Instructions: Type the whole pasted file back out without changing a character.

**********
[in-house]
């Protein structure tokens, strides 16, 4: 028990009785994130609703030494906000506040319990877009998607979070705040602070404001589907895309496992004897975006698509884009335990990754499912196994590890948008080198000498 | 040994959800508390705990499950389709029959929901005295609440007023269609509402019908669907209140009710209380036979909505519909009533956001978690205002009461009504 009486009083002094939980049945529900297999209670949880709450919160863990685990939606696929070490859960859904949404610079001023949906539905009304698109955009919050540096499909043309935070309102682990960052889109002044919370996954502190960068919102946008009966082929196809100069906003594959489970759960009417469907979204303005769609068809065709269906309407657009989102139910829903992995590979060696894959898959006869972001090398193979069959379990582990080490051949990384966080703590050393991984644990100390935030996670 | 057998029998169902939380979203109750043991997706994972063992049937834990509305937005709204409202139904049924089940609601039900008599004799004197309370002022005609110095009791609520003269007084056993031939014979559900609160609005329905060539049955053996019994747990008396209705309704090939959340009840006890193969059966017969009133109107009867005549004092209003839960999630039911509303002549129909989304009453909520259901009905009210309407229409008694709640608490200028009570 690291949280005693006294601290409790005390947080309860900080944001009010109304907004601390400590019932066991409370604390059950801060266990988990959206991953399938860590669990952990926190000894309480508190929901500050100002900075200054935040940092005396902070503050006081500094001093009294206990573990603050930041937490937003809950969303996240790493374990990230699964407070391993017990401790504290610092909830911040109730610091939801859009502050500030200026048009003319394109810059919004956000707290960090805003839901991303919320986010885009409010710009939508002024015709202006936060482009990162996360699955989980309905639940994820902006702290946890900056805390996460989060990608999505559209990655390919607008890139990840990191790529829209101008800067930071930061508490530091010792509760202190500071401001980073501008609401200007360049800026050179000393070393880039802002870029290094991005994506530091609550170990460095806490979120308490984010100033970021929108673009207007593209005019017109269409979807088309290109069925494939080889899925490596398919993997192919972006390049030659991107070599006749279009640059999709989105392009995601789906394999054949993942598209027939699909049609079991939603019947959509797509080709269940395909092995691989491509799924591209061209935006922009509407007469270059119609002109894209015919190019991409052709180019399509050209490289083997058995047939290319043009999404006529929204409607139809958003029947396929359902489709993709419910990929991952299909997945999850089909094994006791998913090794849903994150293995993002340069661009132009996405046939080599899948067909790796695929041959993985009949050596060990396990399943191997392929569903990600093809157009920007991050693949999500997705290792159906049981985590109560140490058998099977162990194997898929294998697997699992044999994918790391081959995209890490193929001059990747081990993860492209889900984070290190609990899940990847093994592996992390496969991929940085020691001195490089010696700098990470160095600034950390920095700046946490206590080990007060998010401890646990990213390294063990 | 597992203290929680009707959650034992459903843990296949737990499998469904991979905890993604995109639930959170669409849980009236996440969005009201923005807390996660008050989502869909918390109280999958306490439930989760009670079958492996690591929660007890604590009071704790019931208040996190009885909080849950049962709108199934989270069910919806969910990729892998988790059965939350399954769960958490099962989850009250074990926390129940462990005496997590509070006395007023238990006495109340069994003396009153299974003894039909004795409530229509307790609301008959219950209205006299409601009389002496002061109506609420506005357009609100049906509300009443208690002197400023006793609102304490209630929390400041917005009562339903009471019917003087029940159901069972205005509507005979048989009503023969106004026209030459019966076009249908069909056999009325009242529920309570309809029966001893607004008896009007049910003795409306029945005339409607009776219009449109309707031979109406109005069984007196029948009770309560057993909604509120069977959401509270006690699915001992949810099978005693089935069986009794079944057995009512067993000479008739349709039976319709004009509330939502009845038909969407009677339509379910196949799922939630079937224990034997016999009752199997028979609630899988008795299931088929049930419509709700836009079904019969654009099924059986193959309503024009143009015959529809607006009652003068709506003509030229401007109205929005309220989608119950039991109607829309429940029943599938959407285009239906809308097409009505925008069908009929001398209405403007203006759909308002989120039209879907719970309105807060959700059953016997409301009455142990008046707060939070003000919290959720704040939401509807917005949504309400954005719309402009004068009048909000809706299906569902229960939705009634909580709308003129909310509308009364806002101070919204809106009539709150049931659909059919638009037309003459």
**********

[in-house]
């Protein structure tokens, strides 16, 4: 028990009785994130609703030494906000506040319990877009998607979070705040602070404001589907895309496992004897975006698509884009335990990754499912196994590890948008080198000498 | 040994959800508390705990499950389709029959929901005295609440007023269609509402019908669907209140009710209380036979909505519909009533956001978690205002009461009504 009486009083002094939980049945529900297999209670949880709450919160863990685990939606696929070490859960859904949404610079001023949906539905009304698109955009919050540096499909043309935070309102682990960052889109002044919370996954502190960068919102946008009966082929196809100069906003594959489970759960009417469907979204303005769609068809065709269906309407657009989102139910829903992995590979060696894959898959006869972001090398193979069959379990582990080490051949990384966080703590050393991984644990100390935030996670 | 057998029998169902939380979203109750043991997706994972063992049937834990509305937005709204409202139904049924089940609601039900008599004799004197309370002022005609110095009791609520003269007084056993031939014979559900609160609005329905060539049955053996019994747990008396209705309704090939959340009840006890193969059966017969009133109107009867005549004092209003839960999630039911509303002549129909989304009453909520259901009905009210309407229409008694709640608490200028009570 690291949280005693006294601290409790005390947080309860900080944001009010109304907004601390400590019932066991409370604390059950801060266990988990959206991953399938860590669990952990926190000894309480508190929901500050100002900075200054935040940092005396902070503050006081500094001093009294206990573990603050930041937490937003809950969303996240790493374990990230699964407070391993017990401790504290610092909830911040109730610091939801859009502050500030200026048009003319394109810059919004956000707290960090805003839901991303919320986010885009409010710009939508002024015709202006936060482009990162996360699955989980309905639940994820902006702290946890900056805390996460989060990608999505559209990655390919607008890139990840990191790529829209101008800067930071930061508490530091010792509760202190500071401001980073501008609401200007360049800026050179000393070393880039802002870029290094991005994506530091609550170990460095806490979120308490984010100033970021929108673009207007593209005019017109269409979807088309290109069925494939080889899925490596398919993997192919972006390049030659991107070599006749279009640059999709989105392009995601789906394999054949993942598209027939699909049609079991939603019947959509797509080709269940395909092995691989491509799924591209061209935006922009509407007469270059119609002109894209015919190019991409052709180019399509050209490289083997058995047939290319043009999404006529929204409607139809958003029947396929359902489709993709419910990929991952299909997945999850089909094994006791998913090794849903994150293995993002340069661009132009996405046939080599899948067909790796695929041959993985009949050596060990396990399943191997392929569903990600093809157009920007991050693949999500997705290792159906049981985590109560140490058998099977162990194997898929294998697997699992044999994918790391081959995209890490193929001059990747081990993860492209889900984070290190609990899940990847093994592996992390496969991929940085020691001195490089010696700098990470160095600034950390920095700046946490206590080990007060998010401890646990990213390294063990 | 597992203290929680009707959650034992459903843990296949737990499998469904991979905890993604995109639930959170669409849980009236996440969005009201923005807390996660008050989502869909918390109280999958306490439930989760009670079958492996690591929660007890604590009071704790019931208040996190009885909080849950049962709108199934989270069910919806969910990729892998988790059965939350399954769960958490099962989850009250074990926390129940462990005496997590509070006395007023238990006495109340069994003396009153299974003894039909004795409530229509307790609301008959219950209205006299409601009389002496002061109506609420506005357009609100049906509300009443208690002197400023006793609102304490209630929390400041917005009562339903009471019917003087029940159901069972205005509507005979048989009503023969106004026209030459019966076009249908069909056999009325009242529920309570309809029966001893607004008896009007049910003795409306029945005339409607009776219009449109309707031979109406109005069984007196029948009770309560057993909604509120069977959401509270006690699915001992949810099978005693089935069986009794079944057995009512067993000479008739349709039976319709004009509330939502009845038909969407009677339509379910196949799922939630079937224990034997016999009752199997028979609630899988008795299931088929049930419509709700836009079904019969654009099924059986193959309503024009143009015959529809607006009652003068709506003509030229401007109205929005309220989608119950039991109607829309429940029943599938959407285009239906809308097409009505925008069908009929001398209405403007203006759909308002989120039209879907719970309105807060959700059953016997409301009455142990008046707060939070003000919290959720704040939401509807917005949504309400954005719309402009004068009048909000809706299906569902229960939705009634909580709308003129909310509308009364806002101070919204809106009539709150049931659909059919638009037309003459």